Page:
Millennium Post

Land is at the heart of clashes

Land is at the heart of clashes
From the first week of July, Assam has seen widespread clashes between the Bodo tribals and the Bengali Muslims living in the Bodoland Territorial Autonomous Districts in southern Assam. At its core it is a fight for land. The land hunger of the Bengali Muslims leads them to grab land by encroaching on reserve forests and wild life sanctuaries. The Bodos resent and resist this and try to dislodge them. Such an attempt at evicting Muslims from a plot of land they had occupied triggered the present violence. In fact non-Bodos allege that the Bodos are determined to drive out all non-Bodos from the Bodoland Territorial Council territory.

A cross section of eminent citizens at Guwahati – businessmen, theatre personalities and literateurs – this writer talked to were of the view that the ultimate aim of the Bodos was to achieve a separate ‘Bodoland’ by driving out all non-Bodos. This time the target has been the Muslims, but they apprehend that in future other sections of non-Bodo people like the Bengalis, the Assamese and the Santhals will also be targeted. Bodo-Muslims clashes have taken place earlier also. The first recorded one was in 1952. Then in 1993 and 1994 and again in 2008. There have been inter-tribal clashes between the Bodos and Santhals also. In 1998, there were widespread clashes, with the Santhals at the receiving end. Thousands of Santhals had to flee their hearths and homes and take shelter in relief camps.

The Assam government set up a one-man inquiry commission headed by Justice Shafiqul Haque to go into the causes of the violence. In an informal conversation Justice Haque had told this writer at that time that, given the mixed population pattern of the area concerned and the mutual distrust and animosity between different communities, it would be difficult to prevent a recurrence of such clashes. This time the first clash was reported on 6 July. Allegedly, two Muslims boys were beaten up by ‘unknown assailants’ at a village under Dotoma police station. But large-scale violence erupted on 19 July at Magurbari when a non-Bodo mob reportedly attacked the Bodos. After that, violence and counter-violence spread rapidly to three districts – Kokrajhar, Chirang and Dhubri. Villages were burnt, with attackers on both sides using firearms as well.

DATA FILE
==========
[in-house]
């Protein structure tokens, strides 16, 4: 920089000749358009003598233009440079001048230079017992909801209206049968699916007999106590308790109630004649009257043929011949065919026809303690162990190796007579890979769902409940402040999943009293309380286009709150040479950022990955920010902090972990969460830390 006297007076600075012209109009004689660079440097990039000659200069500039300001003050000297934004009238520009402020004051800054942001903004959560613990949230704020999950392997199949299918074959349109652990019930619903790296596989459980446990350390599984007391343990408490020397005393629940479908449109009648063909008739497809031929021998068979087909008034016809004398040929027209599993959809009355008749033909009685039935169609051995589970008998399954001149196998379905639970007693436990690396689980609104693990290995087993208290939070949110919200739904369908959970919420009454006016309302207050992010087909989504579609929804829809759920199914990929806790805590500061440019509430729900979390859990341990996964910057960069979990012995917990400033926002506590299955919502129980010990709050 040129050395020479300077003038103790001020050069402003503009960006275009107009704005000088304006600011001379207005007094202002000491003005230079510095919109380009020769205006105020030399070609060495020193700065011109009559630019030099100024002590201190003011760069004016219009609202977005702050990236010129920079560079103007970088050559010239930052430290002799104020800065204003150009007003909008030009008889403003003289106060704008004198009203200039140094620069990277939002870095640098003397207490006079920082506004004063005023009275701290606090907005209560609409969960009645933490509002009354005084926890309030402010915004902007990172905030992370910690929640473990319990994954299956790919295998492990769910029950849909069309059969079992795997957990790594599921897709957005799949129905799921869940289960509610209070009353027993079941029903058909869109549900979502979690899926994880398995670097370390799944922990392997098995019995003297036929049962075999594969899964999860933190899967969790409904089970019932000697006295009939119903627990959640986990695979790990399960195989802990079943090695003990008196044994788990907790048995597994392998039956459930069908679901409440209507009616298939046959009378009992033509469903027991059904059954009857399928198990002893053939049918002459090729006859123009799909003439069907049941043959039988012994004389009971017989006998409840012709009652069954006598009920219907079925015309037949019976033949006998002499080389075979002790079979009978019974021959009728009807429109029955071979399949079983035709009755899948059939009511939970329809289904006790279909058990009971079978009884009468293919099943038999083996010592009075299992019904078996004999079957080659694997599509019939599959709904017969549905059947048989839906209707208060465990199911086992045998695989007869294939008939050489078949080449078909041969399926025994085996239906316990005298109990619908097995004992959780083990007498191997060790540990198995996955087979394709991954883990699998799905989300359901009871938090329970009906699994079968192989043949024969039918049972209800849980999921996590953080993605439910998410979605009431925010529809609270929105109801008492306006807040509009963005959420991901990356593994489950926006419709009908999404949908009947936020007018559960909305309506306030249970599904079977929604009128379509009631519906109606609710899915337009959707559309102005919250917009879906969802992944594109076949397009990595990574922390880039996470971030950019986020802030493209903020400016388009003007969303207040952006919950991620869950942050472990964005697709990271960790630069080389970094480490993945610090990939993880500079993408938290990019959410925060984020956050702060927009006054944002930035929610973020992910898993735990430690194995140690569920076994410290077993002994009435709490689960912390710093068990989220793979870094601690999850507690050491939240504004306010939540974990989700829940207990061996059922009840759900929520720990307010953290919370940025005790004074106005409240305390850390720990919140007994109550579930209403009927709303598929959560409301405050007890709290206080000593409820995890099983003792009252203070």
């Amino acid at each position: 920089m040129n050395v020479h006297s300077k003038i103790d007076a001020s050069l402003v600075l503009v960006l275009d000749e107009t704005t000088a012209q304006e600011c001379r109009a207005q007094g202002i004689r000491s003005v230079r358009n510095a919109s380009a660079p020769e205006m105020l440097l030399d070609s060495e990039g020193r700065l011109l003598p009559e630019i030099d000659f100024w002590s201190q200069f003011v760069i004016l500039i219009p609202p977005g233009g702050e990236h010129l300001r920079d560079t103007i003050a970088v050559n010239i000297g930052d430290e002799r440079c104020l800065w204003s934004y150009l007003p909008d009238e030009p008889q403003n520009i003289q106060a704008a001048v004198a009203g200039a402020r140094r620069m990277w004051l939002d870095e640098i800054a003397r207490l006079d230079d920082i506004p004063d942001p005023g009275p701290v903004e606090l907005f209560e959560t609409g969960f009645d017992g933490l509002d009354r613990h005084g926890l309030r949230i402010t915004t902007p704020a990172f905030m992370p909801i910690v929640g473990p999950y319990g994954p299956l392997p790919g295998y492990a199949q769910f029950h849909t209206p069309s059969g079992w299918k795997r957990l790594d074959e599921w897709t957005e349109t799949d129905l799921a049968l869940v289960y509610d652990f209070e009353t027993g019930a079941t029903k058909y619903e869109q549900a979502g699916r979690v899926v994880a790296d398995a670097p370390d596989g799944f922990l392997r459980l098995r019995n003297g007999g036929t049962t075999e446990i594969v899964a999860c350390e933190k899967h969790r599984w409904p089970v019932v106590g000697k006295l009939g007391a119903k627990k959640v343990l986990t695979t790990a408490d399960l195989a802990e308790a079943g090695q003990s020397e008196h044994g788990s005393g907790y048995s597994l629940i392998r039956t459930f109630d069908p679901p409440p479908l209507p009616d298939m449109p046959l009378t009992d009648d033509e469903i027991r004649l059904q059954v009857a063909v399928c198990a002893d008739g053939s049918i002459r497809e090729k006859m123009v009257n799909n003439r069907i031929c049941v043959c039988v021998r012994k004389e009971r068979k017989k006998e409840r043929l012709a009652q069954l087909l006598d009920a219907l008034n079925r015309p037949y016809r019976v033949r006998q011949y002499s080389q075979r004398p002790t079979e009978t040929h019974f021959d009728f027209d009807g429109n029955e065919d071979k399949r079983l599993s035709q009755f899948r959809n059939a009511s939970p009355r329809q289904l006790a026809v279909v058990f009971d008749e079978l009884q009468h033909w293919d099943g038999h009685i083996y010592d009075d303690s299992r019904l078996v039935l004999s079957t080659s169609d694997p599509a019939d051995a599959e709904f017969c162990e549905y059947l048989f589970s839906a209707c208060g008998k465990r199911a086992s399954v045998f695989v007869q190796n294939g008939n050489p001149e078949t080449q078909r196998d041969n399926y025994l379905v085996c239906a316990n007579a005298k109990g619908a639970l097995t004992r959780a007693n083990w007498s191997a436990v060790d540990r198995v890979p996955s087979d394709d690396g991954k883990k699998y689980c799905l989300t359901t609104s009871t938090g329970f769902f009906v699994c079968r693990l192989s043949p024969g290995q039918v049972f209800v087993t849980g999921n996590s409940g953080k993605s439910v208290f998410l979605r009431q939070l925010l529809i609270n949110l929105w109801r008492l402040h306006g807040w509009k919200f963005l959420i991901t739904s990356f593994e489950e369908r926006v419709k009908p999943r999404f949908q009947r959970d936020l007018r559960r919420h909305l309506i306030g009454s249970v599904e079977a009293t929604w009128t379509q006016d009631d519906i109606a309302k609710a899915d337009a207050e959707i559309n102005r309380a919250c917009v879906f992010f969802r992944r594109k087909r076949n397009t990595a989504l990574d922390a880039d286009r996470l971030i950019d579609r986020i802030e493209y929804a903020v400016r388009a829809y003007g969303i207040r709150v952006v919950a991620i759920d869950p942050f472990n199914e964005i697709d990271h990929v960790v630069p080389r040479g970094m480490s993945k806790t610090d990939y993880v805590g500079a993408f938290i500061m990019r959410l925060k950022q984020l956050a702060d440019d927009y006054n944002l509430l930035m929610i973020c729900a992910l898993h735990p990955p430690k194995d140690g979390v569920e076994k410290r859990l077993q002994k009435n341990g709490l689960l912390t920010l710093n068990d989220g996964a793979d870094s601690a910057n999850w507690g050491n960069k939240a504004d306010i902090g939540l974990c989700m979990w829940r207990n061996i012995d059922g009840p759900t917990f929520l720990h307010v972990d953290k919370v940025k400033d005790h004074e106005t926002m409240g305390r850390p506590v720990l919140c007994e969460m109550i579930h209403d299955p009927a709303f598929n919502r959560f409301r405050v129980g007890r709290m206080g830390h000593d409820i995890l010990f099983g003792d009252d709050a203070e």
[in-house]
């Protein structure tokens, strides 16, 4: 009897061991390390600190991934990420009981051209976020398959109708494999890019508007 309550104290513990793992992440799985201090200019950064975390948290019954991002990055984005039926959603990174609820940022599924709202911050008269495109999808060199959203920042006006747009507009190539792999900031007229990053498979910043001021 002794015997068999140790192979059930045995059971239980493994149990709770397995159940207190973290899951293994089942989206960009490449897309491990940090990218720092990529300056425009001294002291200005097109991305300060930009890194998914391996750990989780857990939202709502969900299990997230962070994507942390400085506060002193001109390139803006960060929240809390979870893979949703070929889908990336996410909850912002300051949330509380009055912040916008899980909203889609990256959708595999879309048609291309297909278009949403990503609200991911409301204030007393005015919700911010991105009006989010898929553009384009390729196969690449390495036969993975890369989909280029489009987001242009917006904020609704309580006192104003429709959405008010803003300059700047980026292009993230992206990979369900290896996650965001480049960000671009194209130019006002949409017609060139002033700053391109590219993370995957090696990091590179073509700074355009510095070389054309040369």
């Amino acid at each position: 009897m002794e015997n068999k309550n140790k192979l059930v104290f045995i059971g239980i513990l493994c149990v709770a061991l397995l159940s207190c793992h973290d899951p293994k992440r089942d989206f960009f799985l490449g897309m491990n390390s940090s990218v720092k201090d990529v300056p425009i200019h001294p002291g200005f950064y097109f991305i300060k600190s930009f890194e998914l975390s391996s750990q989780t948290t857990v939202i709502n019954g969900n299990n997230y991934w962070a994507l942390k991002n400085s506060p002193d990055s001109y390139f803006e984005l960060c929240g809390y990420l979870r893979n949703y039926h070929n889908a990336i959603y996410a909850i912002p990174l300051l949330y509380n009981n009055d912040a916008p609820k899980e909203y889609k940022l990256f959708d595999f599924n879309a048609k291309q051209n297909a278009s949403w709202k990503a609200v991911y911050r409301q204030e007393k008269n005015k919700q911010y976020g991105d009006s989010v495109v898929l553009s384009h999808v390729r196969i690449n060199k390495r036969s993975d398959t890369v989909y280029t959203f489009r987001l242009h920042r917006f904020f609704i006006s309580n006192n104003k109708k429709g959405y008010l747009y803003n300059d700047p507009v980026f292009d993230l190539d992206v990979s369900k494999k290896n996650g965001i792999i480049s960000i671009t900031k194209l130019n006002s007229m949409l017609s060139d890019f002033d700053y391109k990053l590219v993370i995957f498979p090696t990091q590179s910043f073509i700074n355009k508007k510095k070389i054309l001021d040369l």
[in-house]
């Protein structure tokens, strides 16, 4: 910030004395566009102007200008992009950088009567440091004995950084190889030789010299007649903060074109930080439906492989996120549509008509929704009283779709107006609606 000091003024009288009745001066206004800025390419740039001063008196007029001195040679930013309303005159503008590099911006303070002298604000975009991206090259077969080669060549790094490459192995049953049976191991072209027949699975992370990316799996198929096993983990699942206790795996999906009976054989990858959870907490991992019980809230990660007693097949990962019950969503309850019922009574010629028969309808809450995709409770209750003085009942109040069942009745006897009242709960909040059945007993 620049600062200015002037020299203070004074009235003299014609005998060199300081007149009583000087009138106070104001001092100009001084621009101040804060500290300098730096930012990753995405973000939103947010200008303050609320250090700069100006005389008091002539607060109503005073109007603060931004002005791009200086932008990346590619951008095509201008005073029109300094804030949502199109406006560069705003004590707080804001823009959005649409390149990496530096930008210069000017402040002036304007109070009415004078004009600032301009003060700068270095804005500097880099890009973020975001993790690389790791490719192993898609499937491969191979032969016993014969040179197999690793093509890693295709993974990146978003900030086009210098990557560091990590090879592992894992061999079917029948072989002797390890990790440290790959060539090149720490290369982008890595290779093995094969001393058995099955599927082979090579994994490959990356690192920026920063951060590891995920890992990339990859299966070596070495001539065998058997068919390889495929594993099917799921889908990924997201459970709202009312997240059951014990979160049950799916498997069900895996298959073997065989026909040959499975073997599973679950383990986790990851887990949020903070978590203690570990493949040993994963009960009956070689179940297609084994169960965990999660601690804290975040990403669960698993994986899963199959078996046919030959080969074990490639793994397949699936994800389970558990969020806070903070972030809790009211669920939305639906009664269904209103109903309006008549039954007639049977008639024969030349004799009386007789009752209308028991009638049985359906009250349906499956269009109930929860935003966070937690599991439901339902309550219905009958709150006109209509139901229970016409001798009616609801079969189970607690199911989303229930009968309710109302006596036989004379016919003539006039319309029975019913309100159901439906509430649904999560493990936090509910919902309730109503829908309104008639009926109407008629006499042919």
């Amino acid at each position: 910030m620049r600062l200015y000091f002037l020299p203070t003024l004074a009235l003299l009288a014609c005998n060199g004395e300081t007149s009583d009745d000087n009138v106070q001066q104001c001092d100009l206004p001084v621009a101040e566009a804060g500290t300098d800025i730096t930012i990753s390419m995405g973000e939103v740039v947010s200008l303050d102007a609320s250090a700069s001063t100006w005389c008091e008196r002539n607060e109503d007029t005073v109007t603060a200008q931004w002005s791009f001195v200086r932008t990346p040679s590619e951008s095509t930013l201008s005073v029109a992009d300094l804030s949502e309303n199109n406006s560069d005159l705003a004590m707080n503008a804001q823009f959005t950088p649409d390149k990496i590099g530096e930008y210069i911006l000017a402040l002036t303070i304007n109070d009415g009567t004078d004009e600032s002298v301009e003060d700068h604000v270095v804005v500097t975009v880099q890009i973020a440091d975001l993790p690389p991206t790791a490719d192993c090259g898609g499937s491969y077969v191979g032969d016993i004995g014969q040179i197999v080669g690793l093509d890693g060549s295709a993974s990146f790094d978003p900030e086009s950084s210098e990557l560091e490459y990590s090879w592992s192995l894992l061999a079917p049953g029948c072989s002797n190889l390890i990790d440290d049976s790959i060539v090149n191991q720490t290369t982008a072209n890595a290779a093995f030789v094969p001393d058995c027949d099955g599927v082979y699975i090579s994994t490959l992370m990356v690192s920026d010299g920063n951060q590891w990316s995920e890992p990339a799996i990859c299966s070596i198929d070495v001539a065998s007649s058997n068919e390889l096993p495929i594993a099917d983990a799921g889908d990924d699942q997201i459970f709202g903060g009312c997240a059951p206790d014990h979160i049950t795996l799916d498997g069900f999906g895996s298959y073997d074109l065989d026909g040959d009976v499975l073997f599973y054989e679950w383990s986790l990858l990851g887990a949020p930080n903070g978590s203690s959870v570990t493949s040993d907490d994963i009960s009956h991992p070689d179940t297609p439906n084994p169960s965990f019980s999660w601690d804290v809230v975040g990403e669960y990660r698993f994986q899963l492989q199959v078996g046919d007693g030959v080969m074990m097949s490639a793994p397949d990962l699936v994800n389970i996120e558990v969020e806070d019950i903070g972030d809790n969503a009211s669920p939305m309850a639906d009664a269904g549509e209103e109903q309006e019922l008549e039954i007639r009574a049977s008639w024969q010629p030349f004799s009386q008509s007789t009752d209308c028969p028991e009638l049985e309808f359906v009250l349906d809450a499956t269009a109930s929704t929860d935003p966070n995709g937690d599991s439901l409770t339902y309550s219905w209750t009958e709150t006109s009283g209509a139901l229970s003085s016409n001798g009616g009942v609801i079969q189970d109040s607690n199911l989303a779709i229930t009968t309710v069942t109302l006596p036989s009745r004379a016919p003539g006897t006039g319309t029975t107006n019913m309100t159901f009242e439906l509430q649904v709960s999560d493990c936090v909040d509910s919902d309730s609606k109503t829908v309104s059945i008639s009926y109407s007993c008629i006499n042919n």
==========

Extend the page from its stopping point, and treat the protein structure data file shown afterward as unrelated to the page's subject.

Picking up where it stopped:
Judging by the intensity, rapidity and spread of the clashes, it is obvious that a riot-like situation was building up over a long time and the police and the administration of Assam were blissfully unaware of the developments. The state intelligence failed to alert the administration in time. Tarun Gogoi’s government was taken completely by surprise, in spite of the fact that stray acts of violence on the Muslims were being reported for quite some time. At Udalguri, a Bodo area, some Muslim houses were burnt a couple of months ago. But this time the situation took a serious turn with armed Bodo outfits taking part in the violence. Police reports suggest they are well-armed. Now, with the induction of over 18 companies of central para-military forces and the staging of a flag march by over a thousand army personnel and imposition of curfew in the disturbed areas and shoot-at-sight order to prevent rioting, the situation is slowly returning to normal.

The Bodos are talking of ‘boatloads’ of Bangladeshis coming to attack them. The BJP is fanning this propaganda of Bangladeshi involvement for obvious reasons. A section of the print and electronic media has also lapped up the story of Bangladeshi attack. But union home secretary R K Singh, who visited the area, pooh-poohed the canard of Bangladeshi involvement. He was categorical in stating that no Bangladeshis were involved in the clashes. The CPI(M) has squarely blamed the ‘Congress-led’ Assam government for its failure to take timely action after the very first incident on 6 July. There is a widespread misconception outside Assam that the Bengali Muslims are all Bangladeshi nationals and therefore illegal infiltrators. The fact of the matter is that the forefathers of these Muslims migrated from east Bengal, east Pakistan and later from Bangladesh and settled in Assam decades ago. They are all Indian citizens. According to the Indo-Bangladesh agreement, all persons coming to Assam from Bangladesh after 25 March 1971 [the day Bangladesh declared independence] will be treated as illegal immigrants and deported.

The migration of Muslim farmers from the then east Bengal started in the 3rd quarter of the 19th century when the British rulers actively encouraged them to come and settle in Assam.

The province was sparsely populated, there were vast stretches of fertile farmland and the Muslim farmers were hard-working. They produced golden harvests of paddy and other crops. Initially, there was no hostility to the migrants from the Assamese people. Things started to change from the 1930s because of two reasons. First, the indigenous population of Assam had also increased and they needed land. The second reason was that the indigenous Assamese feared that the continuous flow of Muslims from east Bengal was leading to demographic changes and someday they, the sons of the soil, would be outnumbered by the new settlers. Now the presence of the descendants of the former migrants is being resented by the Bodo tribals also.

 In retrospect, Justice Haque has proved prophetic. No police or para-military forces, nor even the army, can ensure permanent peace unless the different communities living side by side for ages realise that they cannot ‘cleanse’ the area of others, that they have to learn to live together and bury the hatchet, to use a cliché.  This is, however, easier said than done. Sober elements from all communities will have to put their heads together and take up the challenge of peace. (IPA)
Barun Das Gupta

Barun Das Gupta

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